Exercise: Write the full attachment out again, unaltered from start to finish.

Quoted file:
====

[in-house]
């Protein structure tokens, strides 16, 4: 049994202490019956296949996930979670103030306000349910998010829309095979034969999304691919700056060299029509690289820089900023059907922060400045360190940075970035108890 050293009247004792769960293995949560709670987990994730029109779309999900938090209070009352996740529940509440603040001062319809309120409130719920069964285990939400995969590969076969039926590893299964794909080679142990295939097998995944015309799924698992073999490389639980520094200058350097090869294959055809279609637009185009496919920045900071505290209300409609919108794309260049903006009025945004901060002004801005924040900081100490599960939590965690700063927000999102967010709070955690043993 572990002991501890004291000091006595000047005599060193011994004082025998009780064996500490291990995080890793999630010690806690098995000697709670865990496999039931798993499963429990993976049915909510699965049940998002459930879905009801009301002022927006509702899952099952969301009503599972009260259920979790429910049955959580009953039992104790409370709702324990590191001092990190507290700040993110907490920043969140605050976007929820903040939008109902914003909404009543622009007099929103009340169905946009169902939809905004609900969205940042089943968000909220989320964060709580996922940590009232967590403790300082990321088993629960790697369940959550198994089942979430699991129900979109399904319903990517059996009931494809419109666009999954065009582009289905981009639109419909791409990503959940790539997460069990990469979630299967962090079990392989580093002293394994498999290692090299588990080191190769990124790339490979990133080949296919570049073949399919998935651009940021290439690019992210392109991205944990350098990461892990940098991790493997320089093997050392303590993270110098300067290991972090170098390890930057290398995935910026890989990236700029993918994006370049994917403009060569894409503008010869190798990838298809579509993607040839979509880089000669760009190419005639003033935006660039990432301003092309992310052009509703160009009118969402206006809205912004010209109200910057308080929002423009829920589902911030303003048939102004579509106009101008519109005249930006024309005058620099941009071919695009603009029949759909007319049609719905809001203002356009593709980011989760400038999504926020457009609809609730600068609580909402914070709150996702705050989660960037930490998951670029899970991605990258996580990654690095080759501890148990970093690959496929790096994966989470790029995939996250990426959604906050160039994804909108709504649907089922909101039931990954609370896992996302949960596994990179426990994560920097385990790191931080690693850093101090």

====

[in-house]
């Protein structure tokens, strides 16, 4: 049994202490019956296949996930979670103030306000349910998010829309095979034969999304691919700056060299029509690289820089900023059907922060400045360190940075970035108890 050293009247004792769960293995949560709670987990994730029109779309999900938090209070009352996740529940509440603040001062319809309120409130719920069964285990939400995969590969076969039926590893299964794909080679142990295939097998995944015309799924698992073999490389639980520094200058350097090869294959055809279609637009185009496919920045900071505290209300409609919108794309260049903006009025945004901060002004801005924040900081100490599960939590965690700063927000999102967010709070955690043993 572990002991501890004291000091006595000047005599060193011994004082025998009780064996500490291990995080890793999630010690806690098995000697709670865990496999039931798993499963429990993976049915909510699965049940998002459930879905009801009301002022927006509702899952099952969301009503599972009260259920979790429910049955959580009953039992104790409370709702324990590191001092990190507290700040993110907490920043969140605050976007929820903040939008109902914003909404009543622009007099929103009340169905946009169902939809905004609900969205940042089943968000909220989320964060709580996922940590009232967590403790300082990321088993629960790697369940959550198994089942979430699991129900979109399904319903990517059996009931494809419109666009999954065009582009289905981009639109419909791409990503959940790539997460069990990469979630299967962090079990392989580093002293394994498999290692090299588990080191190769990124790339490979990133080949296919570049073949399919998935651009940021290439690019992210392109991205944990350098990461892990940098991790493997320089093997050392303590993270110098300067290991972090170098390890930057290398995935910026890989990236700029993918994006370049994917403009060569894409503008010869190798990838298809579509993607040839979509880089000669760009190419005639003033935006660039990432301003092309992310052009509703160009009118969402206006809205912004010209109200910057308080929002423009829920589902911030303003048939102004579509106009101008519109005249930006024309005058620099941009071919695009603009029949759909007319049609719905809001203002356009593709980011989760400038999504926020457009609809609730600068609580909402914070709150996702705050989660960037930490998951670029899970991605990258996580990654690095080759501890148990970093690959496929790096994966989470790029995939996250990426959604906050160039994804909108709504649907089922909101039931990954609370896992996302949960596994990179426990994560920097385990790191931080690693850093101090």